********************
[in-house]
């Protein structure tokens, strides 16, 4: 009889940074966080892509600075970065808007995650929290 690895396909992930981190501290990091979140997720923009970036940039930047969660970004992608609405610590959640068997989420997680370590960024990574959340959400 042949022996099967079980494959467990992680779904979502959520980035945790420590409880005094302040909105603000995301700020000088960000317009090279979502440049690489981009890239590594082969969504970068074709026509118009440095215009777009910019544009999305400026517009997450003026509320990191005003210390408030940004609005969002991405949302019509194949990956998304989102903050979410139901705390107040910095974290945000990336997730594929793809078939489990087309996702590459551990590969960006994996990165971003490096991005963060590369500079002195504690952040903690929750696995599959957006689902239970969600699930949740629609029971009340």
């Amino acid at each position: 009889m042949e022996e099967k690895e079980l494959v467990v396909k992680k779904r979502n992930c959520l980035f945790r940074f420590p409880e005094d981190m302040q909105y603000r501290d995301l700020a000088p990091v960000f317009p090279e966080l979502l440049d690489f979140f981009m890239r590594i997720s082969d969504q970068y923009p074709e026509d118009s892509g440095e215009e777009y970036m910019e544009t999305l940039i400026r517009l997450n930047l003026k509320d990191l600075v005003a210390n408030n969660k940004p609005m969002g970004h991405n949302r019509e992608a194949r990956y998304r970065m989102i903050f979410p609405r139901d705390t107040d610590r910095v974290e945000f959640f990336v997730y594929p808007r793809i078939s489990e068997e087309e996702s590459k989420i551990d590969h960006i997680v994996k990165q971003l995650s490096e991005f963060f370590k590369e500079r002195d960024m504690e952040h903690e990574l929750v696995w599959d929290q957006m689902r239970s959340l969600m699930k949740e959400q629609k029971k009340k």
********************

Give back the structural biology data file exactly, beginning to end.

[in-house]
């Protein structure tokens, strides 16, 4: 009889940074966080892509600075970065808007995650929290 690895396909992930981190501290990091979140997720923009970036940039930047969660970004992608609405610590959640068997989420997680370590960024990574959340959400 042949022996099967079980494959467990992680779904979502959520980035945790420590409880005094302040909105603000995301700020000088960000317009090279979502440049690489981009890239590594082969969504970068074709026509118009440095215009777009910019544009999305400026517009997450003026509320990191005003210390408030940004609005969002991405949302019509194949990956998304989102903050979410139901705390107040910095974290945000990336997730594929793809078939489990087309996702590459551990590969960006994996990165971003490096991005963060590369500079002195504690952040903690929750696995599959957006689902239970969600699930949740629609029971009340």
């Amino acid at each position: 009889m042949e022996e099967k690895e079980l494959v467990v396909k992680k779904r979502n992930c959520l980035f945790r940074f420590p409880e005094d981190m302040q909105y603000r501290d995301l700020a000088p990091v960000f317009p090279e966080l979502l440049d690489f979140f981009m890239r590594i997720s082969d969504q970068y923009p074709e026509d118009s892509g440095e215009e777009y970036m910019e544009t999305l940039i400026r517009l997450n930047l003026k509320d990191l600075v005003a210390n408030n969660k940004p609005m969002g970004h991405n949302r019509e992608a194949r990956y998304r970065m989102i903050f979410p609405r139901d705390t107040d610590r910095v974290e945000f959640f990336v997730y594929p808007r793809i078939s489990e068997e087309e996702s590459k989420i551990d590969h960006i997680v994996k990165q971003l995650s490096e991005f963060f370590k590369e500079r002195d960024m504690e952040h903690e990574l929750v696995w599959d929290q957006m689902r239970s959340l969600m699930k949740e959400q629609k029971k009340k």